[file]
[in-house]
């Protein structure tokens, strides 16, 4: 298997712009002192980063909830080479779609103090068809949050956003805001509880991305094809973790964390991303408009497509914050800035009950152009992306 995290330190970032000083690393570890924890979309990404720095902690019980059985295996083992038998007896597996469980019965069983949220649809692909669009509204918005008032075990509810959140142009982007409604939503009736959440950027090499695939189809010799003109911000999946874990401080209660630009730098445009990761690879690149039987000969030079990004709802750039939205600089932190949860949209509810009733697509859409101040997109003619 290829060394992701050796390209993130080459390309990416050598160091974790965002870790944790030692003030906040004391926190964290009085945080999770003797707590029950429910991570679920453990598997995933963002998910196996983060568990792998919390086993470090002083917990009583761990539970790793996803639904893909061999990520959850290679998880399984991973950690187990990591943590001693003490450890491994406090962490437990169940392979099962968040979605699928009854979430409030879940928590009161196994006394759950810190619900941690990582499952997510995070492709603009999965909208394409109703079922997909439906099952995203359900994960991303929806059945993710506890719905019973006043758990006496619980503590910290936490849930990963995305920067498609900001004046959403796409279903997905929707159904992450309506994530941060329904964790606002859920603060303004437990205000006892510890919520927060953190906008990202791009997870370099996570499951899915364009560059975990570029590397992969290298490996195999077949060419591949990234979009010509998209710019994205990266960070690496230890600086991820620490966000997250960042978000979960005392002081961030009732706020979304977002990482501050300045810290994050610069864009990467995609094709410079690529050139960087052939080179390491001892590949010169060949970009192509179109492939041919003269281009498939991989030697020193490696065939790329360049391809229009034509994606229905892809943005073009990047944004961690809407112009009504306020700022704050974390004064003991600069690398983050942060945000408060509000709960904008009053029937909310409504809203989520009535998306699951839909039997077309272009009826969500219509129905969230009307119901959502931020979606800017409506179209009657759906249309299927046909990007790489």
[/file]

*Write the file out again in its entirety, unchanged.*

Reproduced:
[in-house]
């Protein structure tokens, strides 16, 4: 298997712009002192980063909830080479779609103090068809949050956003805001509880991305094809973790964390991303408009497509914050800035009950152009992306 995290330190970032000083690393570890924890979309990404720095902690019980059985295996083992038998007896597996469980019965069983949220649809692909669009509204918005008032075990509810959140142009982007409604939503009736959440950027090499695939189809010799003109911000999946874990401080209660630009730098445009990761690879690149039987000969030079990004709802750039939205600089932190949860949209509810009733697509859409101040997109003619 290829060394992701050796390209993130080459390309990416050598160091974790965002870790944790030692003030906040004391926190964290009085945080999770003797707590029950429910991570679920453990598997995933963002998910196996983060568990792998919390086993470090002083917990009583761990539970790793996803639904893909061999990520959850290679998880399984991973950690187990990591943590001693003490450890491994406090962490437990169940392979099962968040979605699928009854979430409030879940928590009161196994006394759950810190619900941690990582499952997510995070492709603009999965909208394409109703079922997909439906099952995203359900994960991303929806059945993710506890719905019973006043758990006496619980503590910290936490849930990963995305920067498609900001004046959403796409279903997905929707159904992450309506994530941060329904964790606002859920603060303004437990205000006892510890919520927060953190906008990202791009997870370099996570499951899915364009560059975990570029590397992969290298490996195999077949060419591949990234979009010509998209710019994205990266960070690496230890600086991820620490966000997250960042978000979960005392002081961030009732706020979304977002990482501050300045810290994050610069864009990467995609094709410079690529050139960087052939080179390491001892590949010169060949970009192509179109492939041919003269281009498939991989030697020193490696065939790329360049391809229009034509994606229905892809943005073009990047944004961690809407112009009504306020700022704050974390004064003991600069690398983050942060945000408060509000709960904008009053029937909310409504809203989520009535998306699951839909039997077309272009009826969500219509129905969230009307119901959502931020979606800017409506179209009657759906249309299927046909990007790489």